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This File was last Updated/Modified: April 04 2014 17:38:19.

Urban Development

Urban Development

Health

  • Optimising coverage and quality of care.
  • identifying and rectifying the critical gaps in infrastructure, manpower, equipment, essential diagnostic reagents and drugs at all levels of health care.
  • improving functional efficiency of the health care.
  • building up effective referral linkages between existing primary, secondary and tertiary care institutions.
  • developing human resources for health, adequate in quantity, appropriate in quality with proper programme and people orientation.
  • effectively implementing all the disease control programmes.
  • enhancing and strengthening basic, clinical and health systems research.
  • Attempts are being made for utilization of funds from external funding agencies, Basic Minimum Services (BMS)/ Prime Minister’s Gramodaya Yojana (PMGY) and Centrally Sponsored Schemes (CSS) to fill critical gaps in infrastructure and manpower to improve functioning of primary health care institutions and minimize interstate and inter-district differences.
  • Efforts for strengthening appropriately restructuring and reorganization of infrastructure and redeployment of staff so that they take care of health problems of the population in a defined geographic area (including referral services) are being vigorously pursued.
  • The performance of disease control programmes is being improved by rectifying defects in design and delivery, filling critical gaps in infrastructure and manpower, promoting skill upgradation, supplies and efficient referral arrangements.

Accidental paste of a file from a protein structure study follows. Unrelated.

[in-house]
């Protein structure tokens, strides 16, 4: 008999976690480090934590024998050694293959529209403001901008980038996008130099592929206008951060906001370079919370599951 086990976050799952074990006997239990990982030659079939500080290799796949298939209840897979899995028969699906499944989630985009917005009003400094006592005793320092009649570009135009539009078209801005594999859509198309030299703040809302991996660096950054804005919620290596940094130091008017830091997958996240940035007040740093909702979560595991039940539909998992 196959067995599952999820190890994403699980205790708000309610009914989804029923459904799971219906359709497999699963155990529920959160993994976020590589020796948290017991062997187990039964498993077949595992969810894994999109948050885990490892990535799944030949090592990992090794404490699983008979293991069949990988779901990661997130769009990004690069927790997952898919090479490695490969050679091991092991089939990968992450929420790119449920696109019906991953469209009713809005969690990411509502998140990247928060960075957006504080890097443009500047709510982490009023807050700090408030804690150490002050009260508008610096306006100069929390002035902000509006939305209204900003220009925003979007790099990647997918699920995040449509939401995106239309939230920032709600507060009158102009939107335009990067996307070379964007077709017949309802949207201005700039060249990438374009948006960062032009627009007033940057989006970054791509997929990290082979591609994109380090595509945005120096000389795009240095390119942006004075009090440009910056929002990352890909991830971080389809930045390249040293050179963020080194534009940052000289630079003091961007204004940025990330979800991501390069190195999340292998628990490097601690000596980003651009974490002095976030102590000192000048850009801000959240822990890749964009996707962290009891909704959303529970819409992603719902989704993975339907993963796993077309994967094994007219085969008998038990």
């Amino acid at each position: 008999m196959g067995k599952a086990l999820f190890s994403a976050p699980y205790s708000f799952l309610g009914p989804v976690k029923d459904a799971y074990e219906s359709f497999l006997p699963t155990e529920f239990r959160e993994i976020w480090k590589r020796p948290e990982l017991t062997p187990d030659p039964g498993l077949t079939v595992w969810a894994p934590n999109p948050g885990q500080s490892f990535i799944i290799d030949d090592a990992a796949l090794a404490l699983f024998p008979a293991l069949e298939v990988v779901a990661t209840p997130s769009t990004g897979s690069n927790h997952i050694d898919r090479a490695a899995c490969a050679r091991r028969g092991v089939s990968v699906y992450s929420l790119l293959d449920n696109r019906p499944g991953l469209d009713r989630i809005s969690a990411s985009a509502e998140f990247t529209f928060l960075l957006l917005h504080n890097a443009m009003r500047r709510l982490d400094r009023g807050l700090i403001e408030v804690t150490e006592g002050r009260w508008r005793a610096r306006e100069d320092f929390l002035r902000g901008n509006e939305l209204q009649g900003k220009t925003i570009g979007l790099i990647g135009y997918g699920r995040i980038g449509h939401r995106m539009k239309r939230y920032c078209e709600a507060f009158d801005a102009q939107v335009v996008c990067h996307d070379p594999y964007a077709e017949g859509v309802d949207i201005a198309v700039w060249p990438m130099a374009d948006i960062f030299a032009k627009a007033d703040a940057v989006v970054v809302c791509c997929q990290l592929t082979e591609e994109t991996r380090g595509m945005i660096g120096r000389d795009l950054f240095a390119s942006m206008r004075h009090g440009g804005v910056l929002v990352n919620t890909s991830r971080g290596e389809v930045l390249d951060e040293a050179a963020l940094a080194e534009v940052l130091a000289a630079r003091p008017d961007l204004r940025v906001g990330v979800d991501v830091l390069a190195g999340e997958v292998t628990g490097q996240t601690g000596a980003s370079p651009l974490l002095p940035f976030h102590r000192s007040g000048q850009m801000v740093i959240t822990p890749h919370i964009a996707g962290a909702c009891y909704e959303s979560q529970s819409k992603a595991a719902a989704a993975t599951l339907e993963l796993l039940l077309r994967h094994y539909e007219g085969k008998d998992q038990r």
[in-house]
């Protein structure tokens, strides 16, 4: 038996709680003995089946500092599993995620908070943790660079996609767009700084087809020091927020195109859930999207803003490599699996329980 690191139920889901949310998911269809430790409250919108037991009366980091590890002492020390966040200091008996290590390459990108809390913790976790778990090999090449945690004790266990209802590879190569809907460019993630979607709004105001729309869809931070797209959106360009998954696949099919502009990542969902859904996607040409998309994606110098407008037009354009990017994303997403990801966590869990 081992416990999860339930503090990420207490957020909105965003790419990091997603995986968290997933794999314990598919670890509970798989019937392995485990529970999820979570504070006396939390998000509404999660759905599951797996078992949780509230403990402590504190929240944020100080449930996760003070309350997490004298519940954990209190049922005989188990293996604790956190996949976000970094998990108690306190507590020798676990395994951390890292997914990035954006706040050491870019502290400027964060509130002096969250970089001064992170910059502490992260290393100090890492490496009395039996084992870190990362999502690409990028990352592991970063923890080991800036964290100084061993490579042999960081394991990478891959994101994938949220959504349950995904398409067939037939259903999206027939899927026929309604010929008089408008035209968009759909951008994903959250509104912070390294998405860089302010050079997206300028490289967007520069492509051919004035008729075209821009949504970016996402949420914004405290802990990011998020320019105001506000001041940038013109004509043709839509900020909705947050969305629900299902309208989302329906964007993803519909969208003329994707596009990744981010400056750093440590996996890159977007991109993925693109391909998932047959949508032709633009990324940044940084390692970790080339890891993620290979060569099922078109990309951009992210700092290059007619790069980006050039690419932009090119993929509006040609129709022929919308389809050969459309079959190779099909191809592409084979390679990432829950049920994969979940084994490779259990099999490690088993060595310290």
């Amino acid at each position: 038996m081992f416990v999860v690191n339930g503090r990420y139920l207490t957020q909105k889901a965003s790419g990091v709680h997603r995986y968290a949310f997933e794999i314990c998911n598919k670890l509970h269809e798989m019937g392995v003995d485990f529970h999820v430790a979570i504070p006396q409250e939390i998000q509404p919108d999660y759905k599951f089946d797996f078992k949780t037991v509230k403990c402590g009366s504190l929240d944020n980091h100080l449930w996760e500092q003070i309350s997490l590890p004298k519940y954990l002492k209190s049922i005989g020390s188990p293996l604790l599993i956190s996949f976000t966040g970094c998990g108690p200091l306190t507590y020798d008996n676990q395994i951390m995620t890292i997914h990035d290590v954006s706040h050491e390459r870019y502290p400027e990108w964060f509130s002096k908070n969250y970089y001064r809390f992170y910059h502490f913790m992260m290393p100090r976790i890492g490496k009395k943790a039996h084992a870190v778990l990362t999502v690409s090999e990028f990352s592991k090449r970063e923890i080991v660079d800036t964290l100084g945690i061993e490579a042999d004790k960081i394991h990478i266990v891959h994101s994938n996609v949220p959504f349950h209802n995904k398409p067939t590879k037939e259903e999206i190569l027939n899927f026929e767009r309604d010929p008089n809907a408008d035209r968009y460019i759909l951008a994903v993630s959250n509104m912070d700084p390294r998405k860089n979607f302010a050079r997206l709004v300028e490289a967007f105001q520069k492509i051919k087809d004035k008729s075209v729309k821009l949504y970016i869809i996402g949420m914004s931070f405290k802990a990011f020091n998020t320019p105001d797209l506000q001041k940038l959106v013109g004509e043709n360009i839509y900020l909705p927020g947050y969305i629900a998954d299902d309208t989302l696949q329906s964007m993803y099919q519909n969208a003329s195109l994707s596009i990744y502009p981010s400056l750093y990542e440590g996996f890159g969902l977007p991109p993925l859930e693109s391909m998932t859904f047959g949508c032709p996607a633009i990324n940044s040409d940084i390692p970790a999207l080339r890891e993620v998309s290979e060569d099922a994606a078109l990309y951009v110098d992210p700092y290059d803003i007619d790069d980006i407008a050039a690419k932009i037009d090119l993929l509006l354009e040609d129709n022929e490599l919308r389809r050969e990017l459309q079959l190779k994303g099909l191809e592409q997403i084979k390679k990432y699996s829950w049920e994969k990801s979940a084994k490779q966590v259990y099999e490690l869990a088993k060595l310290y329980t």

• Vacancies of doctors/ specialists are being filled through district walk in interviews and part time placements.
  • Disease Surveillance Programme with focus on rapid recognition prompt reporting and response at district level has been initiated.
  • Steps have been initiated for improving infection control and waste management in all health care setting from primary to Tertiary care hospitals.
  • An integrated Non-communicable Disease Control Programme with appropriate linkages with the existing health care system and emphasis on prevention early diagnosis, management and building up of referral system is being advocated.
  • User charges have been introduced for cost recovery in secondary, tertiary and super-speciality institutions in many states for the people above poverty line. However, essential primary health care, emergency life saving services, services under National Disease Control Programmes and National Family Welfare Programme are being provided free of cost to all irrespective of their ability to pay.
  • Greater attention and priority is being laid on research studies relevant to major health problems and for improving service delivery.